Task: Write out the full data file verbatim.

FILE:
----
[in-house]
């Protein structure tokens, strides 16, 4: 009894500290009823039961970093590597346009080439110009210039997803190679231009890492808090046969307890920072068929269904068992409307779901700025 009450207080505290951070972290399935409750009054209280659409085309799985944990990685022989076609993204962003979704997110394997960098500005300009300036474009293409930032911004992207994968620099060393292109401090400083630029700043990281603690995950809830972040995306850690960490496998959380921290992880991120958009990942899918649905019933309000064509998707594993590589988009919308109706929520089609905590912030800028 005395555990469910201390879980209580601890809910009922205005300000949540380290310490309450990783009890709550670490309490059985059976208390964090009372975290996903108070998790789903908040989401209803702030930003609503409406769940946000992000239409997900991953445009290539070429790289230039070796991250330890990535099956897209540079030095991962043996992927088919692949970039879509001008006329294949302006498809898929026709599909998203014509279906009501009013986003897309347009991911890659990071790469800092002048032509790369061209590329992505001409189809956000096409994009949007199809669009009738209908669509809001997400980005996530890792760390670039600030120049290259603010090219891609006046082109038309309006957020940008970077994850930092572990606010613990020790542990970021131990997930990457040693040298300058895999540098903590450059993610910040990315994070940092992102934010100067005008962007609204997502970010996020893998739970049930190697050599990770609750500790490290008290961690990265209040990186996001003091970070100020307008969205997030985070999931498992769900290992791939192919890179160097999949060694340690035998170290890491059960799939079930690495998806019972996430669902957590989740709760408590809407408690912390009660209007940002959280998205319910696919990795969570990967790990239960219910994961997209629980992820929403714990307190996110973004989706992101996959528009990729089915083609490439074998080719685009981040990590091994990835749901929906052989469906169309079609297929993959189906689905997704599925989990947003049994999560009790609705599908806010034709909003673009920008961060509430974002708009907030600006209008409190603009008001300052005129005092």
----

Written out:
[in-house]
């Protein structure tokens, strides 16, 4: 009894500290009823039961970093590597346009080439110009210039997803190679231009890492808090046969307890920072068929269904068992409307779901700025 009450207080505290951070972290399935409750009054209280659409085309799985944990990685022989076609993204962003979704997110394997960098500005300009300036474009293409930032911004992207994968620099060393292109401090400083630029700043990281603690995950809830972040995306850690960490496998959380921290992880991120958009990942899918649905019933309000064509998707594993590589988009919308109706929520089609905590912030800028 005395555990469910201390879980209580601890809910009922205005300000949540380290310490309450990783009890709550670490309490059985059976208390964090009372975290996903108070998790789903908040989401209803702030930003609503409406769940946000992000239409997900991953445009290539070429790289230039070796991250330890990535099956897209540079030095991962043996992927088919692949970039879509001008006329294949302006498809898929026709599909998203014509279906009501009013986003897309347009991911890659990071790469800092002048032509790369061209590329992505001409189809956000096409994009949007199809669009009738209908669509809001997400980005996530890792760390670039600030120049290259603010090219891609006046082109038309309006957020940008970077994850930092572990606010613990020790542990970021131990997930990457040693040298300058895999540098903590450059993610910040990315994070940092992102934010100067005008962007609204997502970010996020893998739970049930190697050599990770609750500790490290008290961690990265209040990186996001003091970070100020307008969205997030985070999931498992769900290992791939192919890179160097999949060694340690035998170290890491059960799939079930690495998806019972996430669902957590989740709760408590809407408690912390009660209007940002959280998205319910696919990795969570990967790990239960219910994961997209629980992820929403714990307190996110973004989706992101996959528009990729089915083609490439074998080719685009981040990590091994990835749901929906052989469906169309079609297929993959189906689905997704599925989990947003049994999560009790609705599908806010034709909003673009920008961060509430974002708009907030600006209008409190603009008001300052005129005092």